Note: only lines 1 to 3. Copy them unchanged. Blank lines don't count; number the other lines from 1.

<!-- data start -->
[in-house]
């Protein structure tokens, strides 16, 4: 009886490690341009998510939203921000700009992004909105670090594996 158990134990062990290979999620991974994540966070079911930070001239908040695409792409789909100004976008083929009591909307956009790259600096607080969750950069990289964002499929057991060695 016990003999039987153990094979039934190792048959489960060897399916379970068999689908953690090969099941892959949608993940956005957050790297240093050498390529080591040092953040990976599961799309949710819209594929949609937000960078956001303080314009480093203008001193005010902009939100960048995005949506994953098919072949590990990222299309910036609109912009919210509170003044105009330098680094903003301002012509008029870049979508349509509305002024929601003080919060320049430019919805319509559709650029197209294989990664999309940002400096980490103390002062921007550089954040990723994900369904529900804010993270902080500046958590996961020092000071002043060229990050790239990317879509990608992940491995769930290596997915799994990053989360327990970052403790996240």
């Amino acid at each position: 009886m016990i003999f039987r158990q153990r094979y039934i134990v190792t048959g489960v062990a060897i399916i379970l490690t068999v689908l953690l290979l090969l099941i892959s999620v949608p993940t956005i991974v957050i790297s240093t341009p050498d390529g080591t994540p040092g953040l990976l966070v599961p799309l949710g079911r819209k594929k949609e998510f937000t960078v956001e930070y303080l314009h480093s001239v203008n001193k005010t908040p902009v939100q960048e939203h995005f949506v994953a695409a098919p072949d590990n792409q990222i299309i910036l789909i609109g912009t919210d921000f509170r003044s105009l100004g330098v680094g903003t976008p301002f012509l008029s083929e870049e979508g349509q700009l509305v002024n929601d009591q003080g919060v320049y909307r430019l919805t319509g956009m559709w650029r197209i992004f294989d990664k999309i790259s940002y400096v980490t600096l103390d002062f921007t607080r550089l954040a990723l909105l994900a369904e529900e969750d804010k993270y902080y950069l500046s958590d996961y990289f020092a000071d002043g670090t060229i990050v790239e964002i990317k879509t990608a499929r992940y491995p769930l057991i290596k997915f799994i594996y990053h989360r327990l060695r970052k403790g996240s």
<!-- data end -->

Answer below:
[in-house]
């Protein structure tokens, strides 16, 4: 009886490690341009998510939203921000700009992004909105670090594996 158990134990062990290979999620991974994540966070079911930070001239908040695409792409789909100004976008083929009591909307956009790259600096607080969750950069990289964002499929057991060695 016990003999039987153990094979039934190792048959489960060897399916379970068999689908953690090969099941892959949608993940956005957050790297240093050498390529080591040092953040990976599961799309949710819209594929949609937000960078956001303080314009480093203008001193005010902009939100960048995005949506994953098919072949590990990222299309910036609109912009919210509170003044105009330098680094903003301002012509008029870049979508349509509305002024929601003080919060320049430019919805319509559709650029197209294989990664999309940002400096980490103390002062921007550089954040990723994900369904529900804010993270902080500046958590996961020092000071002043060229990050790239990317879509990608992940491995769930290596997915799994990053989360327990970052403790996240």
């Amino acid at each position: 009886m016990i003999f039987r158990q153990r094979y039934i134990v190792t048959g489960v062990a060897i399916i379970l490690t068999v689908l953690l290979l090969l099941i892959s999620v949608p993940t956005i991974v957050i790297s240093t341009p050498d390529g080591t994540p040092g953040l990976l966070v599961p799309l949710g079911r819209k594929k949609e998510f937000t960078v956001e930070y303080l314009h480093s001239v203008n001193k005010t908040p902009v939100q960048e939203h995005f949506v994953a695409a098919p072949d590990n792409q990222i299309i910036l789909i609109g912009t919210d921000f509170r003044s105009l100004g330098v680094g903003t976008p301002f012509l008029s083929e870049e979508g349509q700009l509305v002024n929601d009591q003080g919060v320049y909307r430019l919805t319509g956009m559709w650029r197209i992004f294989d990664k999309i790259s940002y400096v980490t600096l103390d002062f921007t607080r550089l954040a990723l909105l994900a369904e529900e969750d804010k993270y902080y950069l500046s958590d996961y990289f020092a000071d002043g670090t060229i990050v790239e964002i990317k879509t990608a499929r992940y491995p769930l057991i290596k997915f799994i594996y990053h989360r327990l060695r970052k403790g996240s």